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The ASIS&T 2012 Annual Meeting – the 75th anniversary meeting of the group – in Baltimore is the focus of this issue. Coverage includes an expanded Inside ASIS&T, as well as a special section reporting on many of the meeting's pre-conference workshops and seminars, a report on the plenary session and articles by winners of two of the Society's most prestigious awards. Our three regular columns, the President's Page, the IA Column and the RDAP Review also appear.

As reported in the last issue, the meeting events and attendance seem not to have taken a big hit from Sandy. As the meeting itself has been shortened in recent years, pre-conference activity has become increasingly important. Many pre-conferences are now established annual events, and some have extensive presentations, awards, associated publications and other activities. This year, the pre-conference on the history of ASIS&T and the field was particularly anticipated as it celebrated the 75th anniversary of the Society. In addition to that event, we report on pre-conferences sponsored by SIG/CR, SIG/SI and SIG/USE. We also cover the ongoing Society task force promoting the recognition of information professionals, whose activities were reported at a session on the emerging information professional.

Inside ASIS&T includes photos, coverage of 2012 award winners and extended reports on the ASIS&T Online Education and the Third ASIS&T Student Design Competition as well as the insights of Naresh Agarwal, winner of the 2012 James M. Cretsos Leadership Award, who shares his views on how new members can get more value from their ASIS&T experience and how ASIS&T might offer more value to members.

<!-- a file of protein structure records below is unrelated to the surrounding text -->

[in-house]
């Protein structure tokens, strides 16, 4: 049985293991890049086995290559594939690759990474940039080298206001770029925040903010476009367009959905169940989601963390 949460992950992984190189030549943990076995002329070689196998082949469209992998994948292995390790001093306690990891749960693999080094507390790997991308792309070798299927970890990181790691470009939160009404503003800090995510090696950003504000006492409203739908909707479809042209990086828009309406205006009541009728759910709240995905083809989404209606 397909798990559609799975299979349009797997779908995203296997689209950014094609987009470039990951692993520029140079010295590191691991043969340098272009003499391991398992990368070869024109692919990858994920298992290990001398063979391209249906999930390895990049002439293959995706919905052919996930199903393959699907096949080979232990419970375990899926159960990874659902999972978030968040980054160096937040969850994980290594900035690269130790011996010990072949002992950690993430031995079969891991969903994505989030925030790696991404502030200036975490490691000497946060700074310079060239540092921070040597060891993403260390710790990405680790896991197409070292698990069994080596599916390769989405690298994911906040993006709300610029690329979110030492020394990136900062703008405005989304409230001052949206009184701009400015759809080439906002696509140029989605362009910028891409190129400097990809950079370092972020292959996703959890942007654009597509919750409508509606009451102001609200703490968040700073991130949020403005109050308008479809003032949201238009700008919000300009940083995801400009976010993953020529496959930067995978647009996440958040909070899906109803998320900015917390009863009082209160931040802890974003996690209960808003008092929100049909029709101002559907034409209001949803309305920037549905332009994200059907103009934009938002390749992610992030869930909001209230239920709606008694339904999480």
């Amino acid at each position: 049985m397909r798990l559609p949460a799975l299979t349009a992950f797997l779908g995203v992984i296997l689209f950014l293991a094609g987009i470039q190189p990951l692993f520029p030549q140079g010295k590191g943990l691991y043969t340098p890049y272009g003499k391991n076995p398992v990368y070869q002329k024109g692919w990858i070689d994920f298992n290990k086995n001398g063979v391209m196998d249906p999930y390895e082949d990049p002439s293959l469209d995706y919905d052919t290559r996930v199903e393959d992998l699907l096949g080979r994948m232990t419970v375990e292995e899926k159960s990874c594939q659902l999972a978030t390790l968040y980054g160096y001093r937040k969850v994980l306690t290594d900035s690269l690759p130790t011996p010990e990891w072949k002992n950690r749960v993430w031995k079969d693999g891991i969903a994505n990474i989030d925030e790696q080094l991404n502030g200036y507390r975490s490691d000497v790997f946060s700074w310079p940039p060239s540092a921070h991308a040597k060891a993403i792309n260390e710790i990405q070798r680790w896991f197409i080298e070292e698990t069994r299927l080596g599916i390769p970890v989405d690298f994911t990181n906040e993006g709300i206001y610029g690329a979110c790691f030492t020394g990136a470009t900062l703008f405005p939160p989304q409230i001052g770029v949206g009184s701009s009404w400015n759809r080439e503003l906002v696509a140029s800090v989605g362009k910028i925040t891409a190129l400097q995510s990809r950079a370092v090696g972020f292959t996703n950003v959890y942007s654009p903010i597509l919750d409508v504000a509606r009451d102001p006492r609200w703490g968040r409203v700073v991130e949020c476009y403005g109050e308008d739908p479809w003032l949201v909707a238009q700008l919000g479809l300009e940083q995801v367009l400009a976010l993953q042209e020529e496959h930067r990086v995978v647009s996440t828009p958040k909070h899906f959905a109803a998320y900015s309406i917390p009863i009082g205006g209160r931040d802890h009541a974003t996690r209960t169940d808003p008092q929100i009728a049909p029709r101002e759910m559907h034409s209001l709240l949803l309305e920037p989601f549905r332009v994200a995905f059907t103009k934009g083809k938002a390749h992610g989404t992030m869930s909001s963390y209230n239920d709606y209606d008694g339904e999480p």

This year's ASIS&T president, Andrew Dillon reports on the President's Page on progress toward implementing the Society's name change and on his attendance at the annual meeting of the Council of Scientific Society Presidents, in which ASIS&T, given many interests in common with other societies, might play a greater role.

Our plenary speaker this year was Edward Chang, who spoke about mobile opportunities, while Michael Buckland reflected on the purpose of information science and librarianship and the role they have played in his life in his acceptance speech for ASIS&T's highest honor, the ASIST Award of Merit. We also asked this year's Research Award honoree, Kalervo Järvelin, to tell us about his research career and findings, which he does in the article “A Career in Information Retrieval.”

In his IA Column Thom Haller challenges information architects to extend their work with another example of the dangers of poor design and the remedial insights offered by the principles of user affordance, while Katherine Goold Akers, this month's RDAP columnist, urges librarians to pay attention to “small data,” which is often important and which will most likely be preserved only if local institutions undertake that responsibility.

Finally, I'd like to thank the many contributors whose reports and reflections have made this issue possible.